I think for beginners it's a good choice because there is no configuration required and it doesn't mess you around with bloated "projects" which are a complete waste of time for trivial one file programs. For someone making a more complex program then you are probably going to be tried into using some IDEs (eg Qt Creator) or if you doing it for money then you should invest some in your IDE!
                What other free options are out there? I don't count stuff like Qt Builder (why did they?) because that is for Qt work, it's decent for that but it's not an all purpose IDE??

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                • #9
                  Also not a huge fan of VSCode, either. It’s a great tool, but to me it sits in this hybrid ground of trying to fit to too many workflows and not succeeding at them too well. If you stick to the Microsoft supported extensions/toolkits it can be a great, reduced IDE for small to medium projects.

                  Most of my coworkers use VSCode (some mainline, some OSS build) and I do as well. For markdown its preview system is great and the Python integration is pretty damn good with picking up environments and autocompletion. And debugging is a great add, too. However, I still prefer using PyCharm and GoLand* for my projects/non one-off scripts. I’m not the biggest fan of having to load a bunch of extensions to get the functionality that I want, and I much prefer Sublime Text’s speed and shortcuts in comparison to VSCode’s. If I could get VSCode’s Intellisense, environment detection, and shell support back into Sublime I don’t think I’d have any use for VSCode.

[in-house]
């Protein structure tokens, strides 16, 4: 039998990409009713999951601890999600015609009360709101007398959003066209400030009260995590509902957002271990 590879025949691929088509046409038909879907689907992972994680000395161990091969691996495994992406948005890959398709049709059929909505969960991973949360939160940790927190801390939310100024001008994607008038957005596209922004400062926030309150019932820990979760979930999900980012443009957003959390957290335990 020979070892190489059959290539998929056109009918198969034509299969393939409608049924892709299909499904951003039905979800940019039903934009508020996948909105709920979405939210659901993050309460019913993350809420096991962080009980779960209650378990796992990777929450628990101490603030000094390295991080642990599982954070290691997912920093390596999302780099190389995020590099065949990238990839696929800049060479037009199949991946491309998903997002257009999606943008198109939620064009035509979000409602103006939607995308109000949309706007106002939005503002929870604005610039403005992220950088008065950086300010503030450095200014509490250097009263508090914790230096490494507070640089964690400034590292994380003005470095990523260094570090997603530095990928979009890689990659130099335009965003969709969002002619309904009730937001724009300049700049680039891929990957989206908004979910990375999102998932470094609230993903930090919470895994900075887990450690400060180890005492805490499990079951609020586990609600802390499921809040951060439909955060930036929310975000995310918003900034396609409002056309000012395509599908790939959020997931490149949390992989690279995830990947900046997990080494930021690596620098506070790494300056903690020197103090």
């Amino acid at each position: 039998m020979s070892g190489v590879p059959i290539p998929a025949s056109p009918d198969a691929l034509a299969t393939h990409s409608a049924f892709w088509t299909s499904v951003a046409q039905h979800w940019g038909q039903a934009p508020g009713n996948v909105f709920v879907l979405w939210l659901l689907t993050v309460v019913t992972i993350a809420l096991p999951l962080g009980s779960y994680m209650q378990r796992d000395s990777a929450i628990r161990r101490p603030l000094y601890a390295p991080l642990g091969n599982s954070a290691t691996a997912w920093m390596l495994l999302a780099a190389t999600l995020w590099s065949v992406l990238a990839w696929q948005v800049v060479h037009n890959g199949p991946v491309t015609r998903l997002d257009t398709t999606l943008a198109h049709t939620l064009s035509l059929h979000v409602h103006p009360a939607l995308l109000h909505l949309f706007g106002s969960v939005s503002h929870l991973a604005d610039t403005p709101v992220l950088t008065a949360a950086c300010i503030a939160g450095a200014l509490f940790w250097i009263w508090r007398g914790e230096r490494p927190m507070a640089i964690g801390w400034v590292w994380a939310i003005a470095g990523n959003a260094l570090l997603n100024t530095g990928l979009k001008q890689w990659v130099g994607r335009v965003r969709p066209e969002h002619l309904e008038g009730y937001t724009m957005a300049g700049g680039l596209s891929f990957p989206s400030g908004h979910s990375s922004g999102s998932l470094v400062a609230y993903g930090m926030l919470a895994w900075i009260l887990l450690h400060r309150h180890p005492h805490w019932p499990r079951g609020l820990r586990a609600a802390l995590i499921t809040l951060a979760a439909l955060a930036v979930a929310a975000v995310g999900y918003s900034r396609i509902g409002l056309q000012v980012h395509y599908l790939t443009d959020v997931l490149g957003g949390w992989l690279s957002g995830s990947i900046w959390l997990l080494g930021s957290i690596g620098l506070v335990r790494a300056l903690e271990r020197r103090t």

It’s got some great tooling, I won’t deny that. But I would be lying if I said I didn’t irrationally feel a tad weird every time I open it.

                  * And should I want to, switch to IntelliJ, install the Python/GoLand/Rust/C++ plug-ins and continue on as if there was relatively no change in my environment. Reduced thinking about how different editors handle shortcuts and what not.

                  Cheers,
                  Mike
                  Last edited by mroche; 09-05-2019, 02:49 AM.

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                  • #10
                    Originally posted by Madgemade View Post
                    Presumably not a fair comparison because the Jetbrains IDEs (there seem to be different ones for each language?) are not free or particularly cheap.
                    Community version IDEA is Apache 2.0 level free. Probably most notably it does not support JS. But many other languages are supported via plugins.